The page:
Since nabbing my old brass Spencer just over a year ago, I've been happily using it to harass the local pond life. I've captured and identified quite a few "animalcules," from bacteria on up through protozoa, rotifers, hydra, etc. However, while I thoroughly enjoy the feel and beauty of antique equipment, I began to wonder if I was handicapping myself in actually seeing the finer details of my little jar dwellers. I've been using more modern wide field eyepieces since you can just plunk them in, but I realized that aside from a few glances at prepared slides in college, I'd never looked through an objective made after 1930. My father's scope I used as a kid in the late 1950's - early 60's was patented in the 1890's. My present Spencer ones had passed the century mark.
My most used objectives were a 10x and a 20x, the 20x hitting a sweet spot, allowing me to chase little creatures through a well slide without crunching the cover slip. It also allowed the use of a 20x eyepiece to give a magnification of 400. (Some would argue vehemently with this, but "empty magnification" is a concept I'm intimately familiar with as a long time amateur astronomer, and I wasn't seeing it here.)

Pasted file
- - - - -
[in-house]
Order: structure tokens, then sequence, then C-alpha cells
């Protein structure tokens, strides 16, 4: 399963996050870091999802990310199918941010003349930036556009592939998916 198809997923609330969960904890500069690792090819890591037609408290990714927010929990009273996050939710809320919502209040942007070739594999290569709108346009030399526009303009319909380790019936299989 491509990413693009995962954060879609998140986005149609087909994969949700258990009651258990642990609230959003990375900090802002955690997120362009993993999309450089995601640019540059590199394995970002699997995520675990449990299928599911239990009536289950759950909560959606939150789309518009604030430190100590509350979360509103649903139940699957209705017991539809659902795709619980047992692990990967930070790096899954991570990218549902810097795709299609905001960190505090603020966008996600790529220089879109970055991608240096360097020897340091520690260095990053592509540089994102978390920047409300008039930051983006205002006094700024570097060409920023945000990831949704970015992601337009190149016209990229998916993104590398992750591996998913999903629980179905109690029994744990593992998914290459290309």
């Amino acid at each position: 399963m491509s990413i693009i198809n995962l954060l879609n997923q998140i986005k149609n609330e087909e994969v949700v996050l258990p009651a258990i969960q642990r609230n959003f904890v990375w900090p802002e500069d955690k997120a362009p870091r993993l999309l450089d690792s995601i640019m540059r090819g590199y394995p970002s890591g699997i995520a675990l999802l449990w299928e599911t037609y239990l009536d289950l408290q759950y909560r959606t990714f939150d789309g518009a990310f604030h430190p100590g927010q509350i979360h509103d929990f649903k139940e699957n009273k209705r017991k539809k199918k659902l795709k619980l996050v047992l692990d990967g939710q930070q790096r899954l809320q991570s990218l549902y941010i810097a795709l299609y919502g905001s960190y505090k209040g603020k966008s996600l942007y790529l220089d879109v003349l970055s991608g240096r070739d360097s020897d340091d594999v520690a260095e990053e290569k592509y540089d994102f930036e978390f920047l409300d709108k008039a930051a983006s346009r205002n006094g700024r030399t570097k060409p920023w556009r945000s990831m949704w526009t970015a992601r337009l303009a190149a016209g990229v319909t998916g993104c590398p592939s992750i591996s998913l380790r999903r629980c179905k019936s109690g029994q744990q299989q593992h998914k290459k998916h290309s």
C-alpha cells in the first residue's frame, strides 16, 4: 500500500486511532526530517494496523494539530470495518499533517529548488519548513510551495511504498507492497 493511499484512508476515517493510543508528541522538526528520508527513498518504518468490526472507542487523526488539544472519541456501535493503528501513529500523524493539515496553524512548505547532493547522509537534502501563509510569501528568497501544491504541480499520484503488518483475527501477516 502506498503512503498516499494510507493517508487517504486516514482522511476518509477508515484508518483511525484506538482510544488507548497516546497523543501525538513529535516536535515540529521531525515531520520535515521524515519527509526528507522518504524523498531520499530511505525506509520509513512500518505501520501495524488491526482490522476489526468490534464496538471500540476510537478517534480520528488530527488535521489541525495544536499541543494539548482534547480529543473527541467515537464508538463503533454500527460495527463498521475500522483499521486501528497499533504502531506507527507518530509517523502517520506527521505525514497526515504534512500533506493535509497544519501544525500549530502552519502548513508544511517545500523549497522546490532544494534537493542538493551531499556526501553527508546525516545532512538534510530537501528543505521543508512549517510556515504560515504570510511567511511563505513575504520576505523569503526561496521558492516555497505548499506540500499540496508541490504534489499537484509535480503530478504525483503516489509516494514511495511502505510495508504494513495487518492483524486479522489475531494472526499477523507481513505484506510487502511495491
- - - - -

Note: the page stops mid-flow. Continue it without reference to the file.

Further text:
Not wanting to break the bank, I opted for some inexpensive Amscope examples. The 10x was $16.99, supposedly marked down from 33.99, and the 20x was 22.99, supposedly marked down from 45.99. These aren't top of the line, most likely Chinese made, but I figured they'd do, and I probably wouldn't notice the flatter field etc, of more expensive objectives. But I may be wrong.
For the last few days, I've been mounting the objectives next to each other so that I can compare views as best as possible. This takes a little fiddling, since the old and new objectives obviously aren't parfocal with each other. I've been comparing views of cilia, flagella, and any other details that may give a hint at the limits of my powers of observation. This morning, I spent most of an hour flipping back and forth looking at the straight tufts of cilia on a fascinating Floscularia from a local pond. And so far, I've seen very little difference. I'd been expecting to see some advantage in the newer objectives. Maybe in contrast, due to modern coatings, versus no coatings at all. No, they aren't top of the line, most likely Chinese made, but they aren't 100 years old either. I didn't have to disassemble them to dump the dirt out, and they've never been wiped off by some Philistine that didn't appreciate the delicacy of such matters.
So there it stands. Right now, I'm leaning toward mounting the new objectives on my old Spencer just to save the beautiful lacquered brass finish from constantly being nudged around by my grubby fingers. No, they don't look right, but nobody ever goes down in my little room anyway. But... I don't know.
Anyway, did I run a fair comparison? Were my antique Spencers really that good? Should I opt for more expensive modern objectives? Any advise, insults, or name calling would be greatly appreciated.